“The science of resilience, which investigates how people weather adversity, offers some clues. A resilient individual, wrote Harvard University psychiatrist George Vaillant, resembles a twig with a fresh, green living core. ‘When twisted out of shape, such a twig bends, but it does not break; instead it springs back and continues growing.'”

Read this article at Scientific American in its entirety.

 

“Health experts on the psychological cost of Covid-19” – The Guardian

“On top of the mounting statistics looms a further casualty of the pandemic: our psychological wellbeing. Will we be able to cope with the fallout?”

healthcare workers covid“Health workers receiving applause outside the regional hospital in Málaga, Spain. – Photograph: Jesús Mérida/Sopa Images/Rex/Shutterstock”

by Sean O’Hagan

“On Instagram, a friend posts a photograph of a male nurse in an intensive care ward of an American hospital. He is wearing full protective clothing and holding up a patient questionnaire on which he has scrawled a message for his colleagues. It reads: ‘Just going to hold his hand for a while, I don’t think he has long.’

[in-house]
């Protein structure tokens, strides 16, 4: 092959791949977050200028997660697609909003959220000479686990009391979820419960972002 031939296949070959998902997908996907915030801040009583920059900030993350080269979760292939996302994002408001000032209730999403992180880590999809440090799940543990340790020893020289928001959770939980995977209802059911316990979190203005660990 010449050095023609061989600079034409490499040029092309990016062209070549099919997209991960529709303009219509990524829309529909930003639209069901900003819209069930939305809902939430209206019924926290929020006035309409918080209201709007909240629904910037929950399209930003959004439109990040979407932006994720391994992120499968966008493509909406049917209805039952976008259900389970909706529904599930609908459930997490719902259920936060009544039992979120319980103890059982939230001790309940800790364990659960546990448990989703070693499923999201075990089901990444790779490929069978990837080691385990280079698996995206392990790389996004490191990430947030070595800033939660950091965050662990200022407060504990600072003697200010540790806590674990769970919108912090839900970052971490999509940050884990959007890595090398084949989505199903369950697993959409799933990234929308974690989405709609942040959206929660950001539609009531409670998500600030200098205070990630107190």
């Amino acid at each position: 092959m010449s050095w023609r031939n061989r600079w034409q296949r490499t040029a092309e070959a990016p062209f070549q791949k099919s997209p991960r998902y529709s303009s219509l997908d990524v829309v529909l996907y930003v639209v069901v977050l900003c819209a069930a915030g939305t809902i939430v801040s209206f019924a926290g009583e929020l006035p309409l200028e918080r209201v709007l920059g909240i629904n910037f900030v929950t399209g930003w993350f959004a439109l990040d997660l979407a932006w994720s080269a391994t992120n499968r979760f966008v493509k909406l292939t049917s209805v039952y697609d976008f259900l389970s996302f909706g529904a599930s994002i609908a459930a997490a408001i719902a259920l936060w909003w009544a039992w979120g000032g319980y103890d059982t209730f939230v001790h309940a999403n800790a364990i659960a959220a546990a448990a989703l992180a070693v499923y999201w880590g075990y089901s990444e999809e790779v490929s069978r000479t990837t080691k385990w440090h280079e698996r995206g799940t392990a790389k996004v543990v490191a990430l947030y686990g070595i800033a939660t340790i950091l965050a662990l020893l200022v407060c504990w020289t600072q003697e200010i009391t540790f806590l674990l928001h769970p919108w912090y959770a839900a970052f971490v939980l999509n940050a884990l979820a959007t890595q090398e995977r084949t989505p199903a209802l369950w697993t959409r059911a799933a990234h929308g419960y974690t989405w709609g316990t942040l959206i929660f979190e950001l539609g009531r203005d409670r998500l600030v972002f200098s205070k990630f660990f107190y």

“On an Irish radio station, a woman reads a poem she has written for a loved one lost to the virus. It is called My Sister Is Not a Statistic. It begins:

Tomorrow, when the latest Deathometer of Covid is announced in sonorous tones,
Whilst all the bodies still mount and curl towards the middle of the curve
Heaped one atop and alongside the other
My sister will be among those numbers…

“On Radio 4’s Woman’s Hour, a critical care nurse from Sierra Leone, who works in a hospital in the south of England, describes the frantic chaos of the first few weeks of the pandemic. ‘We didn’t have equipment at all, but our ordinary aprons and gloves… I’d go in there praying and hoping I don’t get infected. Then I’d go home, praying and hoping, and trying to isolate myself from my daughters so I am not passing it on to them.'”

Click here to continue reading this article at The Guardian.

 

 

“lonlieness and the absence of touch” | COVID-19 yields

covid senior despair(Hannah Norman / KHN Illustration)

by Judith Graham

“As states relax coronavirus restrictions, older adults are advised, in most cases, to keep sheltering in place. But for some, the burden of isolation and uncertainty is becoming hard to bear.

“This ‘stay at home awhile longer’ advice recognizes that older adults are more likely to become critically ill and die if infected with the virus. At highest risk are seniors with underlying medical conditions such as heart, lung or autoimmune diseases.

“Yet after two months at home, many want to go out into the world again. It is discouraging for them to see people of other ages resume activities. They feel excluded. Still, they want to be safe.”

Click here to read this Kaiser Health Network article in its entirety.


“Losing Touch: Another Drawback of the COVID-19 Pandemic” – The Scientist